Gorham Bridge has always been my favorite, in part because I used to cross it to and from work most days. I’d drive slow – slower than the already low speed limit – with the windows down so that I could smell the scent of the wood, the scent of the river below. It was a visceral pleasure on a day that was otherwise spent in a climate-controlled building and a moment I always looked forward to.
I’ve shared my visits to West Rutland Marsh over the past few years and talked about how wonderful this location is, so unlike any other place I’ve found, with it’s boardwalk out into the marsh itself providing a unique and intimate access to an environment that is almost impossible to reach otherwise. Even in the winter, when I have little expectation of finding much wildlife, I still return to the marsh so that I can walk out over the frozen channels, amid the fallen reeds, and watch the warm colors of sunrise spread across the landscape.
My second morning in Vermont was the only one with a clear sky, although it was still mostly overcast as I dragged myself out of bed and bundled out of the house. It was 11 degrees when I started the Jeep and let it warm up, and when it reached the marsh it was only 9 degrees, although there were still birds at the marsh feeders, and the sky was quickly clearing and beginning to glow with sunrise.
It was snowing steadily by this time, big flakes that showed off their intricate designs against the black fleece of my gloves, and I wished for about the hundredth time that I was able to capture them in a photo (another project for another day).
I drove to Vermont for Thanksgiving this year, timing it just right so that I spent the first four hours of my evening journey covering 2.5 hours worth of highway in the midst of a heavy snowstorm. Fun times! (Eventually I gave up and finished the journey the next morning, which was definitely a smart choice.)
In the weeks leading up to this trip, I kept hoping that Vermont would have snow on the ground – a white Thanksgiving was all I wanted, so that there’d be both opportunity and subject matter for some morning photo outings. Well, I got what I wished for, and so the morning after Thanksgiving I set out early, under thick overcast and a trickle of snowflakes, for a visit to Kent Pond.
As I mentioned in my Ralph Stover State Park post last week, I went on a weekend trip south to Doylestown over a year ago and somehow never got around to sharing the photos. Which is strange, since some of them – and especially some of the ones in this post – are my favorites for the year. It seems that every time I sat down to write about them, I ended up with writer’s block.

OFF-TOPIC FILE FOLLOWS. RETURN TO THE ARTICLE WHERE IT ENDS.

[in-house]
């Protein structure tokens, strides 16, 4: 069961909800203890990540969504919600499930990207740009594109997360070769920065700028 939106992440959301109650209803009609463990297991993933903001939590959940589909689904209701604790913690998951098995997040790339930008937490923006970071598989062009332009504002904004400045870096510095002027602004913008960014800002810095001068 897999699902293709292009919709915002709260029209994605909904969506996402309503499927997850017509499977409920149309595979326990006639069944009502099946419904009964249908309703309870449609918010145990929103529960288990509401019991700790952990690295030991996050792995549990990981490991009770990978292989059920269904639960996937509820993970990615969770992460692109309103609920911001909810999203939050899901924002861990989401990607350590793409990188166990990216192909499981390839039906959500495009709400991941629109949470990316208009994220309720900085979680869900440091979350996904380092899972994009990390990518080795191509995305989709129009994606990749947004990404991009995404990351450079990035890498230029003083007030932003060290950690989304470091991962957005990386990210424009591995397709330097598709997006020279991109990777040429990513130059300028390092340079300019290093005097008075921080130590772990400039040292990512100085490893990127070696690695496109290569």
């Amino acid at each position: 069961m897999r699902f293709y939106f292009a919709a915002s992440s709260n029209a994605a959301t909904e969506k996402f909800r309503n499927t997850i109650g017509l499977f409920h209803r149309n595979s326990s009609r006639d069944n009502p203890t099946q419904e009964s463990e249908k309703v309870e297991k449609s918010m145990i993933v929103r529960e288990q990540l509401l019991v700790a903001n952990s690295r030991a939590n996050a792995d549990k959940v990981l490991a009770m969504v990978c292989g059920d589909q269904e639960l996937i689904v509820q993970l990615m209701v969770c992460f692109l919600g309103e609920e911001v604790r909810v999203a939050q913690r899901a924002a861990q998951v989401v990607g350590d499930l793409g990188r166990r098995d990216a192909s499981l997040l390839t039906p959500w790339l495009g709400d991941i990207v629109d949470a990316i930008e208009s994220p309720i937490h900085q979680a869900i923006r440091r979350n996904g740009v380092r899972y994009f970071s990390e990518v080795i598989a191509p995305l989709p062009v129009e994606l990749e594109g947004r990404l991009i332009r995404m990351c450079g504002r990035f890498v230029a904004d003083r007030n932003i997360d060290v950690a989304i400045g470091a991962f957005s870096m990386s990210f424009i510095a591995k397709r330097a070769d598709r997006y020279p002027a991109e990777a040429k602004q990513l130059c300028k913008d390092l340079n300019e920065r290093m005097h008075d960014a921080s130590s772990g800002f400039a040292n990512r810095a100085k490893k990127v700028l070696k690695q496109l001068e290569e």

So without any further delay, here are the shots from my sunrise visit to Nockamixon State Park which is, if you want the short version, a very cool place!
I spent some time down in the Delaware Water Gap in late-October, meeting up with a photography friend and his wife whom I don’t get to see often. And not only was it a chance to see someplace new and spend a little time out in the autumn landscape with the camera, but it was also a good reminder that sometimes it’s nice to go shooting with other photogs!
Sunrise at Minsi Lake with my friend Mike and we walked out on an earthen fishing pier near the boat launch. It was the perfect vantage point from which to shoot the sunrise, which spread across the mirror-like surface of the lake. The pier – and I know that’s not the correct term, but I don’t know what else to call it – is very similar to the one at Fords Pond back home, thanks to the consistency of the PA Fish and Boat Commission, who manages both sites.
This particular spit of land was blessed with these large stones at the end, right near the water’s edge. I don’t know how they got there, but they were the perfect element to help anchor the foreground, and the sunrise light hit them perfectly as it cleared the trees to the east.
It’s that time of year. Actually, just over a month ago, when this photo was taken, it was already that time of year – by now we’ve moved on to the part where there’s snow all over the place. (I know – I drove through a blizzard last week.)
Of all the signs of a fading autumn and impending winter, I think there none as iconic as the V formations of geese and ducks flying south. Usually you hear them just before you can see them, a honking signal between airborne members that may help them maintain their positions. In this case, I was able to grab a shot just as they came over Minsi Lake at sunrise.
They didn’t land, which may be just as well – there were at least two duck hunters hidden among the reeds down one branch of the lake.
We have so much to be thankful for. (Well okay, maybe not this guy – he’s about to be dinner!) But I think that it’s somehow easy for us to lose sight of that, at least sometimes. So having a day set aside where we can remember to remember all that we have in our lives is a good thing.
We are artists, in a society that supports the arts, amid a culture that appreciates arts in a wide variety of forms. That right there is worthy of celebration. We have amazing, fantastic tools at our disposal, at price points that are affordable to the great majority of us, and with a selection that is, frankly, staggering. We have the technical ability to make images that could never be made before. And we have the connections to share them, to learn from one another, and to share our vision with the world.
It’s really just amazing, when you take a moment to really appreciate it!
I know that I’m thankful, for all of these things. And even more so, I’m thankful for so many pieces of my life on a personal level. So today I’ll be celebrating that and, amid the gluttony, I’ll be taking a moment to say a silent thanks to the universe.
Here’s wishing you all the happiest of Thanksgivings, filled with good friends and family and warm spirits!